Bryan Molloy

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Dr Bryan Barnet Molloy (30 March 1939 – 20 May 2004) was a Scottish chemist, known notably for helping to invent the antidepressant Prozac, a name for fluoxetine. Prozac was introduced in 1988, and has been the world's leading antidepressant.

Early life[edit]

He was born in Broughty Ferry, in the east of Dundee. He received a BSc degree in Chemistry in 1960 from the University of St Andrews, gaining a PhD in 1963.

Career[edit]

He moved to the USA in 1963, working on research at three universities for three years, including Imperial College London. He researched the neurotransmitter acetylcholine, and its effect on the heart.

Mechanism of prozac

Prozac[edit]

He worked with David T. Wong and Klaus Schmiegel. Tricyclic antidepressants had been introduced in the 1950s, and further antidepressants included monoamine oxidase inhibitors (MAOIs); these had side-effects. In 1971, Wong and Molloy went to a lecture in Indianapolis given by Solomon H. Snyder, a neuroscientist at Johns Hopkins University. This gave them a method to test new compounds similar to antihistamines found by Molloy, one being fluoxetine.[1]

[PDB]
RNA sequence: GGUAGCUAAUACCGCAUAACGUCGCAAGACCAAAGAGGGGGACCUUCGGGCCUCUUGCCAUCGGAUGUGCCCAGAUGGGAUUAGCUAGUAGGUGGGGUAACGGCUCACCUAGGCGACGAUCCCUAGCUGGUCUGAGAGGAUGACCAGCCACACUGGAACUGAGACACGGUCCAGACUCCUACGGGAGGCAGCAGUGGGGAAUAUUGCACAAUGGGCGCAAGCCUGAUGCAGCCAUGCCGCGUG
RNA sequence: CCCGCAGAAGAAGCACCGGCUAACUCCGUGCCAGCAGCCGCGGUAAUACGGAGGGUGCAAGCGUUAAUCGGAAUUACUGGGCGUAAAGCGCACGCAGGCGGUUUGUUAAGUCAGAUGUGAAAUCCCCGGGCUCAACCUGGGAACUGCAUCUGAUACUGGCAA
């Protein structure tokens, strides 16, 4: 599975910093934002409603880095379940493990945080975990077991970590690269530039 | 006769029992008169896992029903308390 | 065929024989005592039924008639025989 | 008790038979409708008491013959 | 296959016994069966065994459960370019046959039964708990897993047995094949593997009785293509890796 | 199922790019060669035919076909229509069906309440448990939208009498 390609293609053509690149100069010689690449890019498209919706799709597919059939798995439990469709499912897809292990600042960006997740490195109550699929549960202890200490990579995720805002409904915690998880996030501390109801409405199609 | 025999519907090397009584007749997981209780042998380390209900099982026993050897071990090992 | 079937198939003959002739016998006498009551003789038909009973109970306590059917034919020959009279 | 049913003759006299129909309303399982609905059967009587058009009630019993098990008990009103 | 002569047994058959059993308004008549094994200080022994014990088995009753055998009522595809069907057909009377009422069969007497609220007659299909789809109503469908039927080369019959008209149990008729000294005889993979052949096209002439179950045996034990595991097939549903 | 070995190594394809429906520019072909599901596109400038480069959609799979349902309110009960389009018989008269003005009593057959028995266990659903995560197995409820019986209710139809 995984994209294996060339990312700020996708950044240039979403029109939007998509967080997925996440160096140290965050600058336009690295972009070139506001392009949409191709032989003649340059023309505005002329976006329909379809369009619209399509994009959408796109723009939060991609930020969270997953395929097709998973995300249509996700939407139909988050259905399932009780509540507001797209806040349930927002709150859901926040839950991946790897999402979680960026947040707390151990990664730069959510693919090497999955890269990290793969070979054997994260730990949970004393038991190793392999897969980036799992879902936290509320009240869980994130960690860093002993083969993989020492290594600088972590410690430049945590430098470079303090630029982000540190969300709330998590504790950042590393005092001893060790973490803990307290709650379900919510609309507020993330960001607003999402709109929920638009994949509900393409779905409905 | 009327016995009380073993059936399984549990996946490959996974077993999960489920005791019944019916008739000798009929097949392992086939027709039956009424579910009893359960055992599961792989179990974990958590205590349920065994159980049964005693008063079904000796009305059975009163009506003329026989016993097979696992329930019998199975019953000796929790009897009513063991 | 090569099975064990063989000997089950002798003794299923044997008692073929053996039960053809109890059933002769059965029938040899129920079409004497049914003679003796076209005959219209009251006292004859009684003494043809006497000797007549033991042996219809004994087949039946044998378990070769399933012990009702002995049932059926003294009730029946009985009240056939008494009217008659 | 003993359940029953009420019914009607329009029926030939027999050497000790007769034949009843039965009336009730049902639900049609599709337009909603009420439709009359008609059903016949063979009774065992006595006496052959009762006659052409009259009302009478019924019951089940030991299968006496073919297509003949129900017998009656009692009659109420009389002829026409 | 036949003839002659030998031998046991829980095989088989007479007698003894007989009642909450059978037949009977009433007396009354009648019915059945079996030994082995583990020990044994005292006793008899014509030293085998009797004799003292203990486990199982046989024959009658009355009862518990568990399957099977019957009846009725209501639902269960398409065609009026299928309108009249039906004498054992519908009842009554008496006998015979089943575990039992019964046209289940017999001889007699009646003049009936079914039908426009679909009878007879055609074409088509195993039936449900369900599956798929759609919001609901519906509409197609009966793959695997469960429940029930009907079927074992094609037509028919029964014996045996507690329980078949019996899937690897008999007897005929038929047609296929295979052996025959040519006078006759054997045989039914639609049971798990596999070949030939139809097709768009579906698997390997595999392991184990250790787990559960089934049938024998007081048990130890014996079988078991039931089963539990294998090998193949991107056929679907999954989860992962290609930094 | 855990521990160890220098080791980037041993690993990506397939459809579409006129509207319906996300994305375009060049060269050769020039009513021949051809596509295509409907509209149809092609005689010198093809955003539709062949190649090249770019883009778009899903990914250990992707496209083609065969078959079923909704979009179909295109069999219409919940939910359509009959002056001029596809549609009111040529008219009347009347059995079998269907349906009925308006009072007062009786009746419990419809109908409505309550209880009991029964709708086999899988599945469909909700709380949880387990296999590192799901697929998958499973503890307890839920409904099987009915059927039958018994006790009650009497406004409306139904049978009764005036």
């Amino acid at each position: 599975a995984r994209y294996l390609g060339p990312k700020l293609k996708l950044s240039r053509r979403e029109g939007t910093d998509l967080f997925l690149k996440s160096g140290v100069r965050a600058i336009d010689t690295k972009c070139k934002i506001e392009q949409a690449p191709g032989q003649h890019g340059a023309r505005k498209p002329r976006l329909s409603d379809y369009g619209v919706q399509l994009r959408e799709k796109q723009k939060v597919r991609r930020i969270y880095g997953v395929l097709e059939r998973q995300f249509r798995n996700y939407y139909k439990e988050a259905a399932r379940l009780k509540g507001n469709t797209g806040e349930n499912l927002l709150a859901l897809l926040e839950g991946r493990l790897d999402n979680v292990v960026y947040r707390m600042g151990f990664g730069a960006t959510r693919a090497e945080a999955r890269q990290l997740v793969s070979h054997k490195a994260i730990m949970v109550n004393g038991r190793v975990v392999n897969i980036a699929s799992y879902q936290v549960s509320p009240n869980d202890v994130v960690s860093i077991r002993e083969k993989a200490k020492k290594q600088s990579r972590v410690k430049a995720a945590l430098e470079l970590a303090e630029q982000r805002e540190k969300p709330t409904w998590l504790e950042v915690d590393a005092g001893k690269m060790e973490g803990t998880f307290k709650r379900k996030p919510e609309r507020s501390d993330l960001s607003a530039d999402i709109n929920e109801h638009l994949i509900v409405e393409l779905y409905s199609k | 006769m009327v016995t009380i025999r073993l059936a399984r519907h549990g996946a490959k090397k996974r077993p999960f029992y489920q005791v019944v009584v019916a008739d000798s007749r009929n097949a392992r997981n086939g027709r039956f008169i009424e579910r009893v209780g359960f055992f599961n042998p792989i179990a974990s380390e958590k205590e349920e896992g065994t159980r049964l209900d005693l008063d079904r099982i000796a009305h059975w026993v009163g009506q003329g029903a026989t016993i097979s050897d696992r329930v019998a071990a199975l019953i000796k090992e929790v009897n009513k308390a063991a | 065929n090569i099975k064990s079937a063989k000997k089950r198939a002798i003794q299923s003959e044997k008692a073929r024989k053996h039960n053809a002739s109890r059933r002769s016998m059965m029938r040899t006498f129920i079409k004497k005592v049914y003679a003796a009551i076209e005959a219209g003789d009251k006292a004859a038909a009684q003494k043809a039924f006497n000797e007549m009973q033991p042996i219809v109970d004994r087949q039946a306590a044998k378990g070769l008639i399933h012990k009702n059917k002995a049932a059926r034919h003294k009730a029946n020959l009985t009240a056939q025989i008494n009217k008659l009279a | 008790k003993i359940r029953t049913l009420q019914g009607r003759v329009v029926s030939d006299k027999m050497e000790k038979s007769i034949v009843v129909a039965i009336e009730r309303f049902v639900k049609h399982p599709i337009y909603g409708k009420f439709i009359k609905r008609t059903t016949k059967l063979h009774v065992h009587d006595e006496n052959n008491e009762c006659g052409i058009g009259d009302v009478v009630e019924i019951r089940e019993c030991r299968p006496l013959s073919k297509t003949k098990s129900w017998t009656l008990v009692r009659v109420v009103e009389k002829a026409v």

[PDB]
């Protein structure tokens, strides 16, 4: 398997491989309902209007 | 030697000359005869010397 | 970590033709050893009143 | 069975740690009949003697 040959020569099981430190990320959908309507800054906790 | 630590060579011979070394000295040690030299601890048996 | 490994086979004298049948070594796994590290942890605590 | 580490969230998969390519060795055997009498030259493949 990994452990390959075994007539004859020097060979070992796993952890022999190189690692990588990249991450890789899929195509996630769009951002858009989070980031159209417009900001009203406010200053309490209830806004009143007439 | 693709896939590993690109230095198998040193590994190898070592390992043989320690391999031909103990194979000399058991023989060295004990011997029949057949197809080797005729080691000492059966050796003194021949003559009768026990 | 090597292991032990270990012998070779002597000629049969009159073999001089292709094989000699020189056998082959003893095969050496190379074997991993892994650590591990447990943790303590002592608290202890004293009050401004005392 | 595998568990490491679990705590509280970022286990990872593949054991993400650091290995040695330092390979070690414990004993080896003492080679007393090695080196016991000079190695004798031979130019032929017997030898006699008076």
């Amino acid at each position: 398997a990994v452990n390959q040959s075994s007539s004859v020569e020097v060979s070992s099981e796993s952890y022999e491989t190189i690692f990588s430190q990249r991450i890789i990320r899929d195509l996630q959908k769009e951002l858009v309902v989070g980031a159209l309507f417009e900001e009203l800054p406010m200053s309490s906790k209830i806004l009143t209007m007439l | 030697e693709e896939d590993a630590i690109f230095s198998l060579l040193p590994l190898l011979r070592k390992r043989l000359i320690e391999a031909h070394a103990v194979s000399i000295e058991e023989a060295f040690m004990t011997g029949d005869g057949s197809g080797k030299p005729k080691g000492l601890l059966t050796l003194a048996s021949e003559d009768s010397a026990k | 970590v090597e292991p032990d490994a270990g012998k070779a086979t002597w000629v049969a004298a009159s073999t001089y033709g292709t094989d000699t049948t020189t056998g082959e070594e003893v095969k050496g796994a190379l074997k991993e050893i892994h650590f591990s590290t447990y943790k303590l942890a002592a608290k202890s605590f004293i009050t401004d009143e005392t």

Fluoxetine hydrochloride (3-aryloxy-3-phenylpropylamine, an aryloxyphenylpropylamine), the first of the selective serotonin reuptake inhibitors (SSRIs), was discovered in 1972, and made public in 1974; work had begun with Robert Rathbun in 1970. Other well-known SSRIs would be sertraline (Zoloft) from Pfizer, and paroxetine (Paxil or Seroxat) from GSK. Fluoxetine is on the WHO Model List of Essential Medicines.

He later worked on cardiovascular disease and cardiac arrhythmia, and phenethylamines as antidepressants. He retired in 2001.

Personal life[edit]

He married Kay Koch in 1971. They lived on a farm in Indiana. He had a pilot's licence. He became a US citizen in 1990. He died in 2004, aged 65, in Marion County, Indiana.[2] He was listed in the National Inventors Hall of Fame on 18 September 1999 at Akron, Ohio.

See also[edit]

References[edit]

  1. ^ "Ray W. Fuller, David T. Wong, and Bryan B. Molloy". Science History Institute. Retrieved 21 March 2018.
  2. ^ Obituary

External links[edit]